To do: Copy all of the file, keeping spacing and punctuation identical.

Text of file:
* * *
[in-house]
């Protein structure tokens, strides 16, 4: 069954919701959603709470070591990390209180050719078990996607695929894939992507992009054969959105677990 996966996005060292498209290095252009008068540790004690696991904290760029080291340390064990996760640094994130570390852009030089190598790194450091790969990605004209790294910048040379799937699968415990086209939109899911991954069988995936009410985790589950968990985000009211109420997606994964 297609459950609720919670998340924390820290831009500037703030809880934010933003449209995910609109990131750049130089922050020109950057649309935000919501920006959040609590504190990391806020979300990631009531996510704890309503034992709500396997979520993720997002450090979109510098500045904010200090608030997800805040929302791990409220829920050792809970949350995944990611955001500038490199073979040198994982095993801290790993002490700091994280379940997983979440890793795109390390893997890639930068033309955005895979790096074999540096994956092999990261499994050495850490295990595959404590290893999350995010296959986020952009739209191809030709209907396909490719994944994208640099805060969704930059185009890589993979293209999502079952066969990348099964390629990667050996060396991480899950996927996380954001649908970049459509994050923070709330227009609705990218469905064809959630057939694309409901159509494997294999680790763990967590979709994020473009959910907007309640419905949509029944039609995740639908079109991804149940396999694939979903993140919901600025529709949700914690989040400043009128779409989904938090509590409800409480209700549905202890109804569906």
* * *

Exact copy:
[in-house]
């Protein structure tokens, strides 16, 4: 069954919701959603709470070591990390209180050719078990996607695929894939992507992009054969959105677990 996966996005060292498209290095252009008068540790004690696991904290760029080291340390064990996760640094994130570390852009030089190598790194450091790969990605004209790294910048040379799937699968415990086209939109899911991954069988995936009410985790589950968990985000009211109420997606994964 297609459950609720919670998340924390820290831009500037703030809880934010933003449209995910609109990131750049130089922050020109950057649309935000919501920006959040609590504190990391806020979300990631009531996510704890309503034992709500396997979520993720997002450090979109510098500045904010200090608030997800805040929302791990409220829920050792809970949350995944990611955001500038490199073979040198994982095993801290790993002490700091994280379940997983979440890793795109390390893997890639930068033309955005895979790096074999540096994956092999990261499994050495850490295990595959404590290893999350995010296959986020952009739209191809030709209907396909490719994944994208640099805060969704930059185009890589993979293209999502079952066969990348099964390629990667050996060396991480899950996927996380954001649908970049459509994050923070709330227009609705990218469905064809959630057939694309409901159509494997294999680790763990967590979709994020473009959910907007309640419905949509029944039609995740639908079109991804149940396999694939979903993140919901600025529709949700914690989040400043009128779409989904938090509590409800409480209700549905202890109804569906």